Making this important decision may require a combination of research and instinct. Generally, the decision should not follow a whim. There are reasonable considerations in favor of and against rebranding.
The following are some good reasons to rebrand:
1). Your business is experiencing significant problems such as a noticeable decrease in sales and customers. You need to ask the question “what is my visual identity saying to people? Am I attracting or repelling people?” If your answer is confidently, “Yes!” then it may be time to rebrand.
2). The look and the function of your brand no longer match. If your brand looks dated and old but you deliver new and exciting, perhaps it is time to rebrand. If there is a lot of brand equity in that old look, perhaps the new design needs to tip a hat to the brand’s history and incorporate those important elements. It’s important to match your brand’s look to who you really are both now and looking ahead 5 to 10 years.
3). Your business is attracting the wrong customers. If your target audience is not responding, perhaps it’s time to explore rebranding. Maybe there is a new target audience you want to reach and you know the current brand isn’t communicating in their language. Or perhaps there are new benefits that you want to promote that the old brand doesn’t. Clearly, it is time to rebrand if your brand fails at communicating new benefits to a new target audience.
4). If your business has experienced a management change with a different and new set of values, it may be a good time to rebrand. New, fresh ideas in management can equate to new, fresh ideas for the brand that are then communicated to the customer, attracting a fresh new response!
5). Your business has experienced a philosophical or functional change. If your business has changed its philosophy and/or function, rebranding is a good way of highlighting that adjustment. For example, when BP changed its name from British Petroleum to Beyond Petroleum, rebranding was a good way to highlight this important new direction to people. If your company is expanding or changing direction it is time to rebrand. A bakery that is expanding to include a café or a hair salon that is adding services and becoming part of a spa are both examples of opportunities ripe for rebranding.
It is always a good idea for companies to step back and explore the impulse to rebrand. The following are good reasons NOT to rebrand:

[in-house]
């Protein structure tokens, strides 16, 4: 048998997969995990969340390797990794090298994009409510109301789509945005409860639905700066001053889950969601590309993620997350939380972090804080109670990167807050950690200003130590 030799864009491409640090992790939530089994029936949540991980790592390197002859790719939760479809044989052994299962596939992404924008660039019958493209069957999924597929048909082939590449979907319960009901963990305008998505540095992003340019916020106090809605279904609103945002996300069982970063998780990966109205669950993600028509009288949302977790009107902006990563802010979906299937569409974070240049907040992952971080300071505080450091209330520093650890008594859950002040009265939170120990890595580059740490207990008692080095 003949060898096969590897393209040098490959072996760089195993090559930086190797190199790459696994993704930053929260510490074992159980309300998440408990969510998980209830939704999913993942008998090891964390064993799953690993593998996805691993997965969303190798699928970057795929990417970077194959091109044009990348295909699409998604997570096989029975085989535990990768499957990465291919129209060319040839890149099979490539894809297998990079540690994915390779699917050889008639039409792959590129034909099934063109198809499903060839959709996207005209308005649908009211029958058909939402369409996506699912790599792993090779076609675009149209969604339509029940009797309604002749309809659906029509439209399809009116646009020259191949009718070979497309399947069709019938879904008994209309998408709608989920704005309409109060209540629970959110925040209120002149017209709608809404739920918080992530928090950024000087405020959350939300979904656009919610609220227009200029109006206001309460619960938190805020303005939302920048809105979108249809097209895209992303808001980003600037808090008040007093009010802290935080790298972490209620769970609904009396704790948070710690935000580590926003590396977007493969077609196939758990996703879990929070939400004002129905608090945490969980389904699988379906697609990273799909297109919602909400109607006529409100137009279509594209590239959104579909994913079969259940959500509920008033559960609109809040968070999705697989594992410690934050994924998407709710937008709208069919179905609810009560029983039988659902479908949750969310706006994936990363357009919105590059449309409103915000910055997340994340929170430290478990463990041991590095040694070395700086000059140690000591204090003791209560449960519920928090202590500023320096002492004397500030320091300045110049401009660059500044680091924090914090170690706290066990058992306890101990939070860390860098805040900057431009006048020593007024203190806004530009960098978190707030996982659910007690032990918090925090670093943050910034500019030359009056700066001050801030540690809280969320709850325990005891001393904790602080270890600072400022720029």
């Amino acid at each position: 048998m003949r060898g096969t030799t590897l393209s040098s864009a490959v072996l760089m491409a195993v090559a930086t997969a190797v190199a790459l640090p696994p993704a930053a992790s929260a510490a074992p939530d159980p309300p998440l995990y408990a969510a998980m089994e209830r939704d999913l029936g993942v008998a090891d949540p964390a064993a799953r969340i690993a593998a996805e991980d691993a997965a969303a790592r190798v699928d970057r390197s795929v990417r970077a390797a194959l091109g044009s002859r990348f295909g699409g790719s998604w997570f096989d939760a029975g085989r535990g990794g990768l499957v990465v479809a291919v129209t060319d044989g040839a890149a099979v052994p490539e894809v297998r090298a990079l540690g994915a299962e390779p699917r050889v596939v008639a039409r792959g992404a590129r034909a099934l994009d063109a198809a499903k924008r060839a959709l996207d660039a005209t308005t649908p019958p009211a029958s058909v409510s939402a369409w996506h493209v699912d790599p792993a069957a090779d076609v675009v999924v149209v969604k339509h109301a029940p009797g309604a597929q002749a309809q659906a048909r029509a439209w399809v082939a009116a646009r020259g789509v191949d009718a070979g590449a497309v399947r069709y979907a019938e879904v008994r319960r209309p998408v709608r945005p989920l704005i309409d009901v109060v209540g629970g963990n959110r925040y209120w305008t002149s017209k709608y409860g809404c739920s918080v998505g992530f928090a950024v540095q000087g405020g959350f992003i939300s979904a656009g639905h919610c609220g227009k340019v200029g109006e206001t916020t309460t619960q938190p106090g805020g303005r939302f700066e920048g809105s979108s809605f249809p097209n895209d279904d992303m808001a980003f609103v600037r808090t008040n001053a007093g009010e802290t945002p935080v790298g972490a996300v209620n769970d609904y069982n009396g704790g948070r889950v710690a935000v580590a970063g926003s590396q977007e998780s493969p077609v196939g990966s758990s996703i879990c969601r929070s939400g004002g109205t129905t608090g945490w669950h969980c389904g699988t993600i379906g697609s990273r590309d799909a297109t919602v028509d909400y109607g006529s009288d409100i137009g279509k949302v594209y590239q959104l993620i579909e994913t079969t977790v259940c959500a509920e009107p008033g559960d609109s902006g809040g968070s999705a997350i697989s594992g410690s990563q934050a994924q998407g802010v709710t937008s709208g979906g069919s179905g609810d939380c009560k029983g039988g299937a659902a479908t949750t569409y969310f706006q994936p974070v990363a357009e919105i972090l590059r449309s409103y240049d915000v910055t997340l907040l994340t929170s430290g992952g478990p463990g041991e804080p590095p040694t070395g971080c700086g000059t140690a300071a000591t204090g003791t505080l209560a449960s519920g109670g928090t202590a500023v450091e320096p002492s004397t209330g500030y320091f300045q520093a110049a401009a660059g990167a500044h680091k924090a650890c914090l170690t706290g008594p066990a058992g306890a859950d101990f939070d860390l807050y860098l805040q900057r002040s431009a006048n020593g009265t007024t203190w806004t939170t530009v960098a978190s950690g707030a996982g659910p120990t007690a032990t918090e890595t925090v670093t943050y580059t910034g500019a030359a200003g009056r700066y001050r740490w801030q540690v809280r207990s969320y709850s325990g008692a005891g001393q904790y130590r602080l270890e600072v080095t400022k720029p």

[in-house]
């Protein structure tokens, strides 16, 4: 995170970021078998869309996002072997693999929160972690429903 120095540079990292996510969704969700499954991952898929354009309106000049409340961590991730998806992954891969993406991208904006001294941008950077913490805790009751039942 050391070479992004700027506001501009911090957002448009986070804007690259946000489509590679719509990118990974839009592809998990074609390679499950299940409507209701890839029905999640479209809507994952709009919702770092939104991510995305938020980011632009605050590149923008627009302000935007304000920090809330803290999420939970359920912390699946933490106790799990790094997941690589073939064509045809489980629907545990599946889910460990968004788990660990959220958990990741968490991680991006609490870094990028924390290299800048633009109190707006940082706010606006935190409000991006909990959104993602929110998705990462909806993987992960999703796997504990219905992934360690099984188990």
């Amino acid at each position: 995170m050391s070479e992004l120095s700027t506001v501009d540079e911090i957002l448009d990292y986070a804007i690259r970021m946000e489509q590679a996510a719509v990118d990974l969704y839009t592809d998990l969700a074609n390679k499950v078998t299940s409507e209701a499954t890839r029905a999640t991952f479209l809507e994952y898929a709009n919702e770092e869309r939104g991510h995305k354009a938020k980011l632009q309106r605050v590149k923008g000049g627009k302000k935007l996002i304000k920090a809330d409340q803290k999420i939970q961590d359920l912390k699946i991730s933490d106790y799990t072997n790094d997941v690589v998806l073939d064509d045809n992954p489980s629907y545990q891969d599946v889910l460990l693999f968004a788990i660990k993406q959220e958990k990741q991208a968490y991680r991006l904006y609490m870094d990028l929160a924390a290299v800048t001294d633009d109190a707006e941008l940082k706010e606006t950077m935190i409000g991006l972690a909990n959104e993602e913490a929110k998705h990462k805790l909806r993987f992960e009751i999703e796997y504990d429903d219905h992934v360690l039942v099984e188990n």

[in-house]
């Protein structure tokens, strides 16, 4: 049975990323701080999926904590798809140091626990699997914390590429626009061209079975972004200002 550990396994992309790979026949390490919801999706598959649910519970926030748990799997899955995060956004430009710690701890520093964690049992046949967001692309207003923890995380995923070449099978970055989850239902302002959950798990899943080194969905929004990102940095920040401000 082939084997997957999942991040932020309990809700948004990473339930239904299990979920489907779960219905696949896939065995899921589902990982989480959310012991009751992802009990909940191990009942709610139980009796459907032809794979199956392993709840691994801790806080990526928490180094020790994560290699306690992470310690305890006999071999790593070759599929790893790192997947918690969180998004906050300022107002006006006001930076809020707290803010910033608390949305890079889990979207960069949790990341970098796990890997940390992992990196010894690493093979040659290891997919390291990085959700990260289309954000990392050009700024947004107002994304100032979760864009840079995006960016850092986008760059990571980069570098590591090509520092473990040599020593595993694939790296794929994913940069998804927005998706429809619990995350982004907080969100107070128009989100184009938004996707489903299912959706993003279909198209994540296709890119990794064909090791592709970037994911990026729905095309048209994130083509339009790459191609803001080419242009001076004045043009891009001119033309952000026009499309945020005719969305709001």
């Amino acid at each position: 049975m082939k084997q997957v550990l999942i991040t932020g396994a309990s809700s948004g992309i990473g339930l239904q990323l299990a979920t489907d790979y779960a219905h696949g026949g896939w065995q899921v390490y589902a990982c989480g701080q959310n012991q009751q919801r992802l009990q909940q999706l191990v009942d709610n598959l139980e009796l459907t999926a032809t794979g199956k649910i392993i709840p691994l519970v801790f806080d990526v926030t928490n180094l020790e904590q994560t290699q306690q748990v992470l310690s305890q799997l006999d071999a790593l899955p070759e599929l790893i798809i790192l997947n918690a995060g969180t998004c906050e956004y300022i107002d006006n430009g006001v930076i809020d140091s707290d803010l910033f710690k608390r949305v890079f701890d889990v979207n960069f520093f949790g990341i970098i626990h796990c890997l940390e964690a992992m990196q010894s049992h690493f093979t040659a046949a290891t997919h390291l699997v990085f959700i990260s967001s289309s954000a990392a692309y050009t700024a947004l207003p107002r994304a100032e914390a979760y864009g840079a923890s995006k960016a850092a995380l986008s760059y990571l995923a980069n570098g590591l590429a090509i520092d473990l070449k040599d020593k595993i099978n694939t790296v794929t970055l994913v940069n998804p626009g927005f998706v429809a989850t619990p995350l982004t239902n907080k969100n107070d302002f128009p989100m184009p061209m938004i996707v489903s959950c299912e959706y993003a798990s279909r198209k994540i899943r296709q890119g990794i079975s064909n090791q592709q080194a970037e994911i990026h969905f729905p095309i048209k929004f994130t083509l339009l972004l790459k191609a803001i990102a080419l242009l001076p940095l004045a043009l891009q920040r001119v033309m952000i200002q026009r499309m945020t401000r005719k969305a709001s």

1). Your business has experienced new management with no changes to your business. New management is often tempted to leave their own mark, but if your purpose, direction and value proposition are not significantly different, you should not rebrand.
2). You are sick of and bored by your current brand and “feel” it is time for a change. It is important to remember that in the time it takes for you to lose interest in your brand, that look and feel may just be beginning to catch on and become memorable to your audience. Your brand and message takes time to permeate the marketplace. Rebranding on a whim will only create brand confusion.
3). Your business is suffering from internal troubles. Do not make the mistake of confusing market problems with internal problems. Rebranding will not resolve internal issues within your company, but once you get your collective company’s act together and have a cohesive direction, then explore rebranding if needed.
4). Your business can’t afford it. There are costs associated with rebranding. New signs, business cards, a new website, and updated marketing efforts are all common requirements of rebranding. Phasing new branding in gradually is not the best approach as it leads to a confusing sense of the brand and the impact gets watered down. A rebrand launch is like opening a new restaurant. You wouldn’t open a whole new updated restaurant in phases and expect your customers to “get it.” The same is true for rebranding. If you can’t do it right, don’t do it at all. Remember, rebranding is about creating a lasting impression about your business.
5). Your business brand has strong recognition. If you confidently know that people have an emotional attachment to an important visual aspect of your brand, it is really important to be sensitive to how you handle that attachment. Strong brand recognition is something that you don’t want to lose, nor do you want to alienate your audience by introducing a rebrand that leaves them wondering why you tried to fix something that was never broken.
If you are considering rebranding, let the marketing and creative geniuses at LRG drill down deeper to explore your brand and consider your possible rebranding requirements. Maybe it’s developing a strong positioning strategy, or a brand evolution that invigorates without losing loyalty, or perhaps just a brand refresh. Or maybe a fresh pair of eyes is all that is needed!